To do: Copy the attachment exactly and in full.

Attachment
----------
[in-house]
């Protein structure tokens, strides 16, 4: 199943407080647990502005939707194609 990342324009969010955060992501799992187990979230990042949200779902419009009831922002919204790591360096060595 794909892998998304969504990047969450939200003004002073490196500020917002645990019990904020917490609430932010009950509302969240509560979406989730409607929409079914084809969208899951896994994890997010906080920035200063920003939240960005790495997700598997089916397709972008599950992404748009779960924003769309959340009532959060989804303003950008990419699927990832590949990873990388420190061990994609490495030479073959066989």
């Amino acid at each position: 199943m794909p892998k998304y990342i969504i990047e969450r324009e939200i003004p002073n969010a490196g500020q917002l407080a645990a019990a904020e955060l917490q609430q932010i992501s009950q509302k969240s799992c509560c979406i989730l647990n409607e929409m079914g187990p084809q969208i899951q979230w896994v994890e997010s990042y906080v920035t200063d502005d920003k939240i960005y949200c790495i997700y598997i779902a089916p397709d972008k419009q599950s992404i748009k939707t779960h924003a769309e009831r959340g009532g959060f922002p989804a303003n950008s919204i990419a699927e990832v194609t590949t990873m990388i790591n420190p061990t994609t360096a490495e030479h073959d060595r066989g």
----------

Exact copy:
[in-house]
């Protein structure tokens, strides 16, 4: 199943407080647990502005939707194609 990342324009969010955060992501799992187990979230990042949200779902419009009831922002919204790591360096060595 794909892998998304969504990047969450939200003004002073490196500020917002645990019990904020917490609430932010009950509302969240509560979406989730409607929409079914084809969208899951896994994890997010906080920035200063920003939240960005790495997700598997089916397709972008599950992404748009779960924003769309959340009532959060989804303003950008990419699927990832590949990873990388420190061990994609490495030479073959066989």
């Amino acid at each position: 199943m794909p892998k998304y990342i969504i990047e969450r324009e939200i003004p002073n969010a490196g500020q917002l407080a645990a019990a904020e955060l917490q609430q932010i992501s009950q509302k969240s799992c509560c979406i989730l647990n409607e929409m079914g187990p084809q969208i899951q979230w896994v994890e997010s990042y906080v920035t200063d502005d920003k939240i960005y949200c790495i997700y598997i779902a089916p397709d972008k419009q599950s992404i748009k939707t779960h924003a769309e009831r959340g009532g959060f922002p989804a303003n950008s919204i990419a699927e990832v194609t590949t990873m990388i790591n420190p061990t994609t360096a490495e030479h073959d060595r066989g």